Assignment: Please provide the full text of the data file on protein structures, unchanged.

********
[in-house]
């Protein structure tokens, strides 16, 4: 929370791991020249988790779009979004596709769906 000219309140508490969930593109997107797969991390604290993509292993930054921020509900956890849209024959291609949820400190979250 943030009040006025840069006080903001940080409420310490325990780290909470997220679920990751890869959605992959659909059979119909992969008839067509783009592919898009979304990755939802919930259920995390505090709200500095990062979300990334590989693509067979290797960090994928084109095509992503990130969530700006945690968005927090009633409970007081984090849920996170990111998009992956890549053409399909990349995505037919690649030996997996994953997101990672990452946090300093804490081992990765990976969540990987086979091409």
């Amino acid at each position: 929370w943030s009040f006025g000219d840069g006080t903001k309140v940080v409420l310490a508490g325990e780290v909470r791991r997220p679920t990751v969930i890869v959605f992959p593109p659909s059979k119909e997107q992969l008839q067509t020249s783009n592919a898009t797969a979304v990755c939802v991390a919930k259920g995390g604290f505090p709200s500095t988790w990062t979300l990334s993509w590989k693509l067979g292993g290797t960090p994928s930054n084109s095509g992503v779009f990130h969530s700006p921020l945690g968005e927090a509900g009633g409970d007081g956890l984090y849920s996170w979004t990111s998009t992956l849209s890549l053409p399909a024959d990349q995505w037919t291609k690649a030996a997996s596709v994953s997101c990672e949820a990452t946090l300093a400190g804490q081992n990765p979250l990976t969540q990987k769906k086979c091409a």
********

[in-house]
């Protein structure tokens, strides 16, 4: 929370791991020249988790779009979004596709769906 000219309140508490969930593109997107797969991390604290993509292993930054921020509900956890849209024959291609949820400190979250 943030009040006025840069006080903001940080409420310490325990780290909470997220679920990751890869959605992959659909059979119909992969008839067509783009592919898009979304990755939802919930259920995390505090709200500095990062979300990334590989693509067979290797960090994928084109095509992503990130969530700006945690968005927090009633409970007081984090849920996170990111998009992956890549053409399909990349995505037919690649030996997996994953997101990672990452946090300093804490081992990765990976969540990987086979091409």
């Amino acid at each position: 929370w943030s009040f006025g000219d840069g006080t903001k309140v940080v409420l310490a508490g325990e780290v909470r791991r997220p679920t990751v969930i890869v959605f992959p593109p659909s059979k119909e997107q992969l008839q067509t020249s783009n592919a898009t797969a979304v990755c939802v991390a919930k259920g995390g604290f505090p709200s500095t988790w990062t979300l990334s993509w590989k693509l067979g292993g290797t960090p994928s930054n084109s095509g992503v779009f990130h969530s700006p921020l945690g968005e927090a509900g009633g409970d007081g956890l984090y849920s996170w979004t990111s998009t992956l849209s890549l053409p399909a024959d990349q995505w037919t291609k690649a030996a997996s596709v994953s997101c990672e949820a990452t946090l300093a400190g804490q081992n990765p979250l990976t969540q990987k769906k086979c091409a």